On December 2, 2012 students of National Law Institute University, Bhopal (NLIU) in partnership with Rajeev Smriti Gas Peedit Punarwaas Kendra organized ‘Run for Bhopal’, a Run in memory of the Bhopal Gas Tragedy Victims. The NLIU students were working under the People United for Law, Education and Rehabilitation (PULER), a student-based organisation founded by NLIU students. The NLIU students also organised a poster making competition at various schools with the winning posters being displayed at the run
The event saw more than a thousand people turn up at the venue and was flagged off by a number of guests including Ramesh Chandra Agarwal, Chairman of the Dainik Bhaskar Group, Surendra Nath Singh, Chairman of the Bhopal Development Authority, and Jayant Malaiya, the State Minister for Environment and Water Resources.
The Bhopal Run was the brainchild of three NLIU students, Abhinay Shukla, Divyanshu Rai and Akshay Amritanshu, all members of PULER. Akshay spoke to Bar & Bench about the run, his team of volunteers and how they went about planning the entire event.
Bar & Bench: A run and the Bhopal gas tragedy – what is the connection?
Akshay Amritanshu: Well, that's the first question which everyone asks. It's been 28 years now since that unfortunate day, however, the amount of compensation and relief given is still inadequate, and problems such as the toxic waste still exist. Moreover, our generation and all the youngsters, we weren't even there when this happened, and thus we turn a blind eye to it and ignore the fact that those victims and their families are still suffering. This Run was aimed at uniting these youngsters from all schools and colleges and sensitizing them, creating awareness towards the fact the problem is not yet over. We did not want this to be a fund raiser, but a platform where everybody could come together. It is only after people realise that a problem exists would they understand how much more needs to be done for the victims. The thousand-odd people that turned up came not for any prize money or free merchandise (we didn’t have any to offer) but only because they supported the cause.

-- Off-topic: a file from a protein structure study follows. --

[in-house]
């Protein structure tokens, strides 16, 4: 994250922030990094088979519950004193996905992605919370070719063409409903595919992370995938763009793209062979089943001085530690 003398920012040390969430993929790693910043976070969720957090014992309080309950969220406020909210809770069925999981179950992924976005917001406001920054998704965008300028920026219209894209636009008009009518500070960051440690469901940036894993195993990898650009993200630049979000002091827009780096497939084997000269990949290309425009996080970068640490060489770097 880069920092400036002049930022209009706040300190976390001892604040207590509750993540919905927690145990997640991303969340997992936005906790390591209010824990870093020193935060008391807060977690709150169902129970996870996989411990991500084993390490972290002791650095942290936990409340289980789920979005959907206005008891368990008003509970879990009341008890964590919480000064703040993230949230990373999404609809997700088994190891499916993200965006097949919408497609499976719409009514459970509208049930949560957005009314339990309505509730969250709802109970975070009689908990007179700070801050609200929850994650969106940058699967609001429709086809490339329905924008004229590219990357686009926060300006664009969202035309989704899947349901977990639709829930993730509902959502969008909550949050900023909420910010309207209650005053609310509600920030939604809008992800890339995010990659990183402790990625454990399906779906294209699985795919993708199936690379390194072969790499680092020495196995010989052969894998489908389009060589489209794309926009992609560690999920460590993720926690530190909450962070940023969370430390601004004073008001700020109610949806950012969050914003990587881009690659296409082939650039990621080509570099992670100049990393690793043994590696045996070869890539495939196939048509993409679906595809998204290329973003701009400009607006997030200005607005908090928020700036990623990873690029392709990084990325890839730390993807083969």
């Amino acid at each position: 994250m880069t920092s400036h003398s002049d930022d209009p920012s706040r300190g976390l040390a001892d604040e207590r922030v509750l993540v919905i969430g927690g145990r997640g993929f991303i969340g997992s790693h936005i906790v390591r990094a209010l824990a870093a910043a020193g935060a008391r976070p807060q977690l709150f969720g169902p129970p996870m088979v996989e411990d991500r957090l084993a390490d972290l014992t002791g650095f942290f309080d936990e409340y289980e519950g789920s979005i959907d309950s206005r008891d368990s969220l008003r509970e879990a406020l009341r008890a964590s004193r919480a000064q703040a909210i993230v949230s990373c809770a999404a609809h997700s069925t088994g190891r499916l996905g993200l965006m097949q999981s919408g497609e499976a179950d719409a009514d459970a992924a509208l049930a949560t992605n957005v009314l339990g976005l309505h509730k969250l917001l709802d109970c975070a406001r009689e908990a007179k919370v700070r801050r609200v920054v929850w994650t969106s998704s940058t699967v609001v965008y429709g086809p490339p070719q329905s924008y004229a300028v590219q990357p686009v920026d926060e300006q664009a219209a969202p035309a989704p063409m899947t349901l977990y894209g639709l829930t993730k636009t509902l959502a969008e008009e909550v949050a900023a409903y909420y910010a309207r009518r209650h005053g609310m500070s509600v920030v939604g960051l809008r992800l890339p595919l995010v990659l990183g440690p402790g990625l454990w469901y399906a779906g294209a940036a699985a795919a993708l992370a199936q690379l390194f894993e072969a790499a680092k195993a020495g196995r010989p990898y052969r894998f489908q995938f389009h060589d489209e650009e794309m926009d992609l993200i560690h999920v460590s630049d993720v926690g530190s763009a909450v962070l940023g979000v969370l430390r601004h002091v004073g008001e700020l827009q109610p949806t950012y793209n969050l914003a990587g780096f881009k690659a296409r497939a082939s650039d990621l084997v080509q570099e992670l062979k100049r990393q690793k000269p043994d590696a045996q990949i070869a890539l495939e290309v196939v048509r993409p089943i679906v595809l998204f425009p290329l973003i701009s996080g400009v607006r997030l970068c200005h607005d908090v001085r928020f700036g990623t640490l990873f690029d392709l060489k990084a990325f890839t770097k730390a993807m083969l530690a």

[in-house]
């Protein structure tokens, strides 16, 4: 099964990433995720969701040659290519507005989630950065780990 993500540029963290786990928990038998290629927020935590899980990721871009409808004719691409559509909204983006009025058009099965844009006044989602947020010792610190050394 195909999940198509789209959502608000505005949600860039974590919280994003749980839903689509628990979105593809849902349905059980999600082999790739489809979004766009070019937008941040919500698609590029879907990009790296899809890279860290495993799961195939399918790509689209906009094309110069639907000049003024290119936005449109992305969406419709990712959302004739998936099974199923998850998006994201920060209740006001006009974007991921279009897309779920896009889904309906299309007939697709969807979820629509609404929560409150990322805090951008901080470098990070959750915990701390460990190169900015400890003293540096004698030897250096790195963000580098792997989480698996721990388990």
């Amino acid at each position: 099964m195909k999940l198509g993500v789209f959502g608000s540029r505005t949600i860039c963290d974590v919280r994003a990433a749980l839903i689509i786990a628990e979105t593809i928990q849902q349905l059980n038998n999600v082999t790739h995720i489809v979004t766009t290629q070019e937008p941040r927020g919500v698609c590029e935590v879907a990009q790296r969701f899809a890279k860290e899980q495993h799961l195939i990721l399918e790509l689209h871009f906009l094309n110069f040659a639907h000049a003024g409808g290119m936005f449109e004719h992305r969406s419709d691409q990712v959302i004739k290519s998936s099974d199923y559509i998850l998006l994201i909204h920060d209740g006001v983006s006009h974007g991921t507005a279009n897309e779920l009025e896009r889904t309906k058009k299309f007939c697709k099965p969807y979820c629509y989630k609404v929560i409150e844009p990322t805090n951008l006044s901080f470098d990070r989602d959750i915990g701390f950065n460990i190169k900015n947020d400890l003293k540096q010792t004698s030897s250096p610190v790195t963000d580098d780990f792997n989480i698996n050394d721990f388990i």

B&B: How did you get the money for this?
AA: There were individuals and companies who liked what we were doing and expressed their concern about the cause. They appreciated our idea and thus came out in support. As the news about a Run in the memory of the Bhopal Gas Tragedy Victims started to spread, there were more and more people who were willing to help and thus they contributed for the cause.
B&B: What were some of the things you learnt while organising this?
AA: First things first, you have to have faith in your team and yourself. Without a team which is brimming with energy and willing to do anything and everything, an event of this scale is not possible. There were more than 100 students from NLIU who were working all day to make this event happen. The second requirement was detailed and thorough planning. Not trying to sound vain but an event of this scale to be planned and organised right from the scratch exclusively by a group of 5-10 students was not easy.
Thirdly, permission from authorities often becomes a hassle at times. The fourth requirement was promoting the event. We could not afford to put up giant hoardings around the city. Thus, our only resource was our team. The volunteers were running all day putting up posters, distributing pamphlets, registering people and it was their efforts that got a thousand people on the final day.
And finally, as one of my seniors told me, "Stick to the cause. If you believe in the cause, then nothing can stop you from making the event successful."